Yes, a de­press­ing re­al­ity. But as ear­lier stated, not the view from party head­quar­ters where the most press­ing con­cern is to con­vince the pre­sumed gullible pop­u­lace, as Wil­lie had tried to do back in the 70s, that their own eyes can­not be trusted, nei­ther their grum­bling bel­lies; that if thou­sands were not dy­ing in the street from star­va­tion it was all be­cause of our com­pas­sion­ate gov­ern­ment’s “in­ter­ven­tions.” That a coun­try whose an­swer to mass un­em­ploy­ment and all of its con­se­quences is STEP ef­fec­tively is a coun­try drown­ing in its own doo-doo is hardly the point; at any rate as far as our politi­cians are con­cerned. All of which again proves how right was the ECCB’s gover­nor Sir Dwight Ven­ner when re­cently he re­vealed our main prob­lem was not eco­nomic, that what we should be most con­cerned about is our lead­er­ship.

I took a phone call this week from a stranger. He wanted me to know that ev­ery time Don­ald Trump ap­peared on his TV, I came to mind. “Don’t mis­un­der­stand me, Rick,” he said, cau­tiously. “Let me ex­plain.” “OK,” I said, “go ahead, ex­plain.” “Well,” he went on, “Trump pub­licly in­sults a highly rated TV jour­nal­ist; he says she must’ve been men­stru­at­ing when she ques­tioned him about his well-chron­i­cled neg­a­tive dis­po­si­tion to­ward women, to the ex­tent he had la­beled some of them ‘ugly pigs.’ Af­ter such an un­prece­dented out­burst ev­ery­one pre­dicted that was it for Trump’s cam­paign. In­stead, he con­tin­ues to wipe out es­tab­lished Repub­li­can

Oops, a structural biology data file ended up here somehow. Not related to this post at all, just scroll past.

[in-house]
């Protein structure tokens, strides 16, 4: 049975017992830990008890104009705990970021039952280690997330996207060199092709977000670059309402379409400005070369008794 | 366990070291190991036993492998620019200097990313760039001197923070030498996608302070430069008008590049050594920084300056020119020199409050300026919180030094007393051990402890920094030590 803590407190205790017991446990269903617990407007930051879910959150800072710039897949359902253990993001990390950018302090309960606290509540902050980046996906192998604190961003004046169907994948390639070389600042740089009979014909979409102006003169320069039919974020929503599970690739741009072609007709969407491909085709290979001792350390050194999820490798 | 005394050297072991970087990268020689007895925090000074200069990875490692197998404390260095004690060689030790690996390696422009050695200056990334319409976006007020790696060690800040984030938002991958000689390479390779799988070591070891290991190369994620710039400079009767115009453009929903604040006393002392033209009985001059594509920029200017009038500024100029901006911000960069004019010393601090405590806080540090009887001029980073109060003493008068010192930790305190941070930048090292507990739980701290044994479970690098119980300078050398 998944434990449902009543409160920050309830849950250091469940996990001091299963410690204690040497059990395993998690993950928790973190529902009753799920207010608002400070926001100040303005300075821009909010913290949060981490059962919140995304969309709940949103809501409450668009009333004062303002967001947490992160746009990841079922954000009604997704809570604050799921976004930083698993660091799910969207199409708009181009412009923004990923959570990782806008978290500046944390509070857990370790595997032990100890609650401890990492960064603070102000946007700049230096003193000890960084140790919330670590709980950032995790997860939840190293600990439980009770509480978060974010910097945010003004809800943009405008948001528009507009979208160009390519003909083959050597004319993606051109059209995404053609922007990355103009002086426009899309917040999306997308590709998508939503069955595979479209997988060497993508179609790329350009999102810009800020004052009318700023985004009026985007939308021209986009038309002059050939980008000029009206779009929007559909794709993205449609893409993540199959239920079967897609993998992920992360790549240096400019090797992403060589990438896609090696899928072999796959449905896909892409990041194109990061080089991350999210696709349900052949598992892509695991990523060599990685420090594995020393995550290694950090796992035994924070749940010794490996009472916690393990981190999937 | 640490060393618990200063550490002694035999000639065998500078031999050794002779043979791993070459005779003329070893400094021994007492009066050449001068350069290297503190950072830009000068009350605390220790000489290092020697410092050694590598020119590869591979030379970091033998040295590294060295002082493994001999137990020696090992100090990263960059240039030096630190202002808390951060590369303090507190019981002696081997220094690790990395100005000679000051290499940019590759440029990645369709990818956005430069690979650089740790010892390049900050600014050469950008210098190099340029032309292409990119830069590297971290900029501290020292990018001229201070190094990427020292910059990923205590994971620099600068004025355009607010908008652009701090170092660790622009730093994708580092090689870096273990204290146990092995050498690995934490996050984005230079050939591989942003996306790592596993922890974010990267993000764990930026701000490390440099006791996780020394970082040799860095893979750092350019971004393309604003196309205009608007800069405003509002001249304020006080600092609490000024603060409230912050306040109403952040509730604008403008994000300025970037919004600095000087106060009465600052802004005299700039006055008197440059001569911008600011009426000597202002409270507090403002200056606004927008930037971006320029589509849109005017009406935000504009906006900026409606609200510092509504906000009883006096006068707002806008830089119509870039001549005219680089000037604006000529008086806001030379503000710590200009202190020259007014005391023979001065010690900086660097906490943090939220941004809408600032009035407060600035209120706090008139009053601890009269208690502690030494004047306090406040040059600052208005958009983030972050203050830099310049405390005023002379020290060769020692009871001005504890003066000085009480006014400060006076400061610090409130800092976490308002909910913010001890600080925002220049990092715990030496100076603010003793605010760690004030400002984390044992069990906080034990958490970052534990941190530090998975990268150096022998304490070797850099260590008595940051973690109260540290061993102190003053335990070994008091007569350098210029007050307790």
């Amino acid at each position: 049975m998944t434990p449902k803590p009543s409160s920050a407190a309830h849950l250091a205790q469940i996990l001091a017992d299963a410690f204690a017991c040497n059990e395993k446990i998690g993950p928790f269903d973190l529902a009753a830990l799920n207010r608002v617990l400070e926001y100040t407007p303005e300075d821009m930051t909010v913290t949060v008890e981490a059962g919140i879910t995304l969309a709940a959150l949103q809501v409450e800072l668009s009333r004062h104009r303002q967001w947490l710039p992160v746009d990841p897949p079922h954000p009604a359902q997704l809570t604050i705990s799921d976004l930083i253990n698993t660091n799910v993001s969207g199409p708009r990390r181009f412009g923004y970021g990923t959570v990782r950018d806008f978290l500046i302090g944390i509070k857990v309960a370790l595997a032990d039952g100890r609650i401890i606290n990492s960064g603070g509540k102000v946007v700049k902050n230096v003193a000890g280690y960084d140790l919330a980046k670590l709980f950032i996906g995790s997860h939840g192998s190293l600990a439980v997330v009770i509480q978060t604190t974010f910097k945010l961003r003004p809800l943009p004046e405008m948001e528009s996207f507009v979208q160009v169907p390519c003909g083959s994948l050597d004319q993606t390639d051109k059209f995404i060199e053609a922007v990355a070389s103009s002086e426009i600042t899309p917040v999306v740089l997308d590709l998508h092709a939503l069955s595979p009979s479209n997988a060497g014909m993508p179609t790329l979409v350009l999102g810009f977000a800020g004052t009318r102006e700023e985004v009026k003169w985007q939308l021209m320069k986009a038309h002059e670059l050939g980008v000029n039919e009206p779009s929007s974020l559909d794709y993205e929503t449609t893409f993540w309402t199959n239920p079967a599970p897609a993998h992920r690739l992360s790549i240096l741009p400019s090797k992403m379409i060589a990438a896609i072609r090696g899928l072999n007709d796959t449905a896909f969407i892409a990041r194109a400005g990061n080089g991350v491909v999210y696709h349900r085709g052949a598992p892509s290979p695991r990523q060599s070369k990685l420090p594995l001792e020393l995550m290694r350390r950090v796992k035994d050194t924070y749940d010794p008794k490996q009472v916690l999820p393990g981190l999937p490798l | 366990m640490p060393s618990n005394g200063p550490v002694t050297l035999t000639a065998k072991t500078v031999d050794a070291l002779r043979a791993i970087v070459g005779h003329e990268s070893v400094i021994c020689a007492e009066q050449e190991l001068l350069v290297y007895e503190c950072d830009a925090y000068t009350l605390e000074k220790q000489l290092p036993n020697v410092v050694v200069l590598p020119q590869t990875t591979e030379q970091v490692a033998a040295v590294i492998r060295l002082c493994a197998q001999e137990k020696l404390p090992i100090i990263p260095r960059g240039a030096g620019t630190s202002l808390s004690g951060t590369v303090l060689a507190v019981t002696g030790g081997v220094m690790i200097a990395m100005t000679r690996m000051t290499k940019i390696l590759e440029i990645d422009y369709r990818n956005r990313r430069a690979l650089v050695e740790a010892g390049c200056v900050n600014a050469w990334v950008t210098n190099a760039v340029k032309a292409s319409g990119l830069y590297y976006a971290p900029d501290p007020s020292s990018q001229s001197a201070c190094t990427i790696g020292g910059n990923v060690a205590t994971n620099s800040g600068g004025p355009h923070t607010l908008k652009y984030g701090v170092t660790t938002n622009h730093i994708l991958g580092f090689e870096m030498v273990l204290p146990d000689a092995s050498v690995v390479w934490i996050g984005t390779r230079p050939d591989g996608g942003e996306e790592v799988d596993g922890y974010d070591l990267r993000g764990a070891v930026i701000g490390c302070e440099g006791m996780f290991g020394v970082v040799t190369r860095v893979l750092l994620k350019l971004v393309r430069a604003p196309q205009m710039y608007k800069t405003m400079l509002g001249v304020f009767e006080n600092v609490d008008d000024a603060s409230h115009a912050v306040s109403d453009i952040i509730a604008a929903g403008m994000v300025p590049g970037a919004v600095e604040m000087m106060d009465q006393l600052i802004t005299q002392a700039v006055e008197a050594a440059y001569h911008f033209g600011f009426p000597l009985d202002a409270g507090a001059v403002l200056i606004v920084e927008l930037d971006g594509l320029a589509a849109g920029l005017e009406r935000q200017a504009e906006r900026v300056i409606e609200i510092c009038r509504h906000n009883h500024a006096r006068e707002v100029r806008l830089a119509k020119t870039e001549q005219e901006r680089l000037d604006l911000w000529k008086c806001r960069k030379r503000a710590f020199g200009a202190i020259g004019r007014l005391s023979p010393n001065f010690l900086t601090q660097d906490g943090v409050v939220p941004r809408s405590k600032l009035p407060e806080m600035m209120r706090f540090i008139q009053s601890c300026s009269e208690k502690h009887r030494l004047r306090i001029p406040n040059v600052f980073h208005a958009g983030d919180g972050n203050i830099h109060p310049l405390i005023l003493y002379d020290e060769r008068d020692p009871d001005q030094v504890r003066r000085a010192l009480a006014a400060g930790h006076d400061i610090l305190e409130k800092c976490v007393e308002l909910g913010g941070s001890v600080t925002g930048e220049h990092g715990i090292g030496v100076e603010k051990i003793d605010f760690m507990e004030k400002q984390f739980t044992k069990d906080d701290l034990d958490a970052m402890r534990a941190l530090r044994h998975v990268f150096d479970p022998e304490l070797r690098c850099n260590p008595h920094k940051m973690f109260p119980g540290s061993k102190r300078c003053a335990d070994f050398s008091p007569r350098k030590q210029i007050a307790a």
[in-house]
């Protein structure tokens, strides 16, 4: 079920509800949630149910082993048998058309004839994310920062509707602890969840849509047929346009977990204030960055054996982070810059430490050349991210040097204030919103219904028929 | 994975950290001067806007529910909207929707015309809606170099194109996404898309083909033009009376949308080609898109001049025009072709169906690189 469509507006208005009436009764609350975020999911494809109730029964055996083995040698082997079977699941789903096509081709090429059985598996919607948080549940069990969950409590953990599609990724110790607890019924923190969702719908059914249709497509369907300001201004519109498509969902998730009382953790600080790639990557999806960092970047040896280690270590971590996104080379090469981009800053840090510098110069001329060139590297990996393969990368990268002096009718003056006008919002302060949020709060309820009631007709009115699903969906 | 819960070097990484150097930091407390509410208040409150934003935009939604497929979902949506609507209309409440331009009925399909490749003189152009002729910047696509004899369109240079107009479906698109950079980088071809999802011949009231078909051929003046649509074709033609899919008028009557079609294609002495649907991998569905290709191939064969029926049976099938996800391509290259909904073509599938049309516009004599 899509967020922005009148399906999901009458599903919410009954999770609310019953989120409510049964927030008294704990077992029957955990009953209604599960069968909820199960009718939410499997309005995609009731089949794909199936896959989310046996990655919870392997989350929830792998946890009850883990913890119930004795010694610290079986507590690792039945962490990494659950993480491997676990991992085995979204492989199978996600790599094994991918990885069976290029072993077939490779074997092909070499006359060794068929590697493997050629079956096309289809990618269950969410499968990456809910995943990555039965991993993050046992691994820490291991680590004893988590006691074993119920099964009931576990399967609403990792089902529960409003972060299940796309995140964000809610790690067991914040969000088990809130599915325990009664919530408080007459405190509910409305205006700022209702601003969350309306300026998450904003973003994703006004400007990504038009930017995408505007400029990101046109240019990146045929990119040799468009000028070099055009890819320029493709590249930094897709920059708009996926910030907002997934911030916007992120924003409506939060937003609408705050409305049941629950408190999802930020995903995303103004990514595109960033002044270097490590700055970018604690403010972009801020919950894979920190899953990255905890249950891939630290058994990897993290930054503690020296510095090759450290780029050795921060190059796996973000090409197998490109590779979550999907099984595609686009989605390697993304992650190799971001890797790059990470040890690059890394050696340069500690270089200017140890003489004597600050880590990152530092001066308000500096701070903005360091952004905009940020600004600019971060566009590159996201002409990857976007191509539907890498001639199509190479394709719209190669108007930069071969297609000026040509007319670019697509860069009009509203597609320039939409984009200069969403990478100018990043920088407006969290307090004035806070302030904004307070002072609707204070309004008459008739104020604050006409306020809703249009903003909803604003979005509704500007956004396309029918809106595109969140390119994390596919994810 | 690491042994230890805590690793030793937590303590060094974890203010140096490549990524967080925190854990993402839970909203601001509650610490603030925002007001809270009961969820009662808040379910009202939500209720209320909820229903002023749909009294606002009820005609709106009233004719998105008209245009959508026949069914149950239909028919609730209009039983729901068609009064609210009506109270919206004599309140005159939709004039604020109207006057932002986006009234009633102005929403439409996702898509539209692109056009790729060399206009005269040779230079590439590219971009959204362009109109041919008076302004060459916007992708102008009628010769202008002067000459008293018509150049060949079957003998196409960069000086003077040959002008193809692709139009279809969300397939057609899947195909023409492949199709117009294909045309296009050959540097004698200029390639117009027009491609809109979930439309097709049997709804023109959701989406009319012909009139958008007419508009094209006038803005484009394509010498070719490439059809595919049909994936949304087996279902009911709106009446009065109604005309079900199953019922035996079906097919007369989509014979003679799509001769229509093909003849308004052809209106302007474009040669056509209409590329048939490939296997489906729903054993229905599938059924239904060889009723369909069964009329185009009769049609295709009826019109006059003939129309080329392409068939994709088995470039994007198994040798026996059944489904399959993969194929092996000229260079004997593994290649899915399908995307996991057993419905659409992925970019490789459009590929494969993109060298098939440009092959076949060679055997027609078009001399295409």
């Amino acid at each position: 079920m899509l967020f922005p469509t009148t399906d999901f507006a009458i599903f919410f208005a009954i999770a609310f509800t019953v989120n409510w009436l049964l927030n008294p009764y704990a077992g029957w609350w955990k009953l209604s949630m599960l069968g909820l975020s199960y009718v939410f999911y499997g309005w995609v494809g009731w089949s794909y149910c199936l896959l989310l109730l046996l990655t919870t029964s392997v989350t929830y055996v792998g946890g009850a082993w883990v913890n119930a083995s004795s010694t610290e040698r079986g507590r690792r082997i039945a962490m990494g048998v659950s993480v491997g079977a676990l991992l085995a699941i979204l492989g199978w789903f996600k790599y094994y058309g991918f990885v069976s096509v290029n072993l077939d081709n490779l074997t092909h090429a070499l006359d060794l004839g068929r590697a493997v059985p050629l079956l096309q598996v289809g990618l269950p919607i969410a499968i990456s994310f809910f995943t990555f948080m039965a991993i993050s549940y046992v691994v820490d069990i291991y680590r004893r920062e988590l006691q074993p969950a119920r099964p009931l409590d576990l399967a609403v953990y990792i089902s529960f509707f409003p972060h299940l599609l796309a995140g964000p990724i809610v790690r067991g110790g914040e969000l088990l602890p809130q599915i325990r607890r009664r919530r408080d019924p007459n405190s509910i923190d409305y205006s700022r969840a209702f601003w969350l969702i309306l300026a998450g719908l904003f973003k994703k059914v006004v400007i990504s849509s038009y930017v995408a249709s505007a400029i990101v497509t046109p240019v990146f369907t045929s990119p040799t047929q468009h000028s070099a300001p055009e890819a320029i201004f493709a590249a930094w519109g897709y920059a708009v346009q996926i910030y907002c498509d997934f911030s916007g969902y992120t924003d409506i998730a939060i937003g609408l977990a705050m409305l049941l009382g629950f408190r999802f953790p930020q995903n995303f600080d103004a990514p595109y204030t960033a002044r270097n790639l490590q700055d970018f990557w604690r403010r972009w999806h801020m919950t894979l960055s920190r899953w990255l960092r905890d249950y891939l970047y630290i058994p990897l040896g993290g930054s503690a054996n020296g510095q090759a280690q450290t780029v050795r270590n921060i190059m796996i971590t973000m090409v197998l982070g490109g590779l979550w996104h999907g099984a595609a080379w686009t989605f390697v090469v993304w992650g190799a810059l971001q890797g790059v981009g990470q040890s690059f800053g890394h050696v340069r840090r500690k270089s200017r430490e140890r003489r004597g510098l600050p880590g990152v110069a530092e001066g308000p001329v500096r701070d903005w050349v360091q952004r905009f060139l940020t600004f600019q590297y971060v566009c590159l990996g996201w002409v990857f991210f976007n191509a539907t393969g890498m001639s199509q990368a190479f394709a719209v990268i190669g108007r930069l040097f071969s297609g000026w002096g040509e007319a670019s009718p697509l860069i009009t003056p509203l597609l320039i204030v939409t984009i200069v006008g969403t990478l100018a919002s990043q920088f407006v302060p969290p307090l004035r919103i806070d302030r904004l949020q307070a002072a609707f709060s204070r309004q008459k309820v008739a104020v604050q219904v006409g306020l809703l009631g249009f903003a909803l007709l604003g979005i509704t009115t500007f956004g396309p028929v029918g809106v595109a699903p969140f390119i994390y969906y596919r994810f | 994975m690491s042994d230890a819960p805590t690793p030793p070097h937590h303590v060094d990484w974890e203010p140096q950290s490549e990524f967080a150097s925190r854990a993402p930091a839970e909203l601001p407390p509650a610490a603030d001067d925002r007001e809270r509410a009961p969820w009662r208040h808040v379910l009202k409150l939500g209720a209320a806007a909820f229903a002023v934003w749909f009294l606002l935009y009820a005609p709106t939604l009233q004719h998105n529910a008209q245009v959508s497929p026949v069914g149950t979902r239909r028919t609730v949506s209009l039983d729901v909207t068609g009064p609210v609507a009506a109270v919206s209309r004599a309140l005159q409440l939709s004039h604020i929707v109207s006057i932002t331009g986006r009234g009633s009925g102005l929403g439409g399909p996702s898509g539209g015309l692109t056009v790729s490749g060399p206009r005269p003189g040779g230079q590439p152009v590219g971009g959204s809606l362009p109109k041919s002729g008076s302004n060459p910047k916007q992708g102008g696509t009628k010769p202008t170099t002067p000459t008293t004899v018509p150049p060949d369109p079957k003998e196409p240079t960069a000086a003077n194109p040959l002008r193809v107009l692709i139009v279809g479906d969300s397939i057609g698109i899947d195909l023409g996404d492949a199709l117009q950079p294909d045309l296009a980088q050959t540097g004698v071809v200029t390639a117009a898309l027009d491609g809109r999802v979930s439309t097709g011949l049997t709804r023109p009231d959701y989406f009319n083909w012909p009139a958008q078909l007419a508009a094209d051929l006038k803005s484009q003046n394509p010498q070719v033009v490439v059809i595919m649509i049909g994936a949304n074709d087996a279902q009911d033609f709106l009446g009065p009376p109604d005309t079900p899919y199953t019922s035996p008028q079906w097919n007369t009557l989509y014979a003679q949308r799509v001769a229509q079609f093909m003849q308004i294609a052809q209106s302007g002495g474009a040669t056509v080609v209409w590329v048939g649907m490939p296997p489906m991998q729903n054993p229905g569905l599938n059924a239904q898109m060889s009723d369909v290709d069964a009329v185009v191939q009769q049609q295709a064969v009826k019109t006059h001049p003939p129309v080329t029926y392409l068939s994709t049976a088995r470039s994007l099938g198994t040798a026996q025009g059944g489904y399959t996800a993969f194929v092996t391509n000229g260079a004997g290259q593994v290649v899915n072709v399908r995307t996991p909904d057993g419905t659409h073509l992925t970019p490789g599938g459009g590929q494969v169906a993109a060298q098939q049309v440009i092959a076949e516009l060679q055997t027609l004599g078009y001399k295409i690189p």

giants like Jeb Bush, Rand Paul, Rick Scott and so on.”

And I said, “I don’t get the rel­e­vance. What’s that got to do with me?”

And my caller said: “Bear with me. See what’s also hap­pen­ing with the Demo­crat Bernie San­ders? He’s draw­ing the big­gest crowds. More and more peo­ple are say­ing he’s a prob­lem for Hil­lary Clin­ton. You know why?”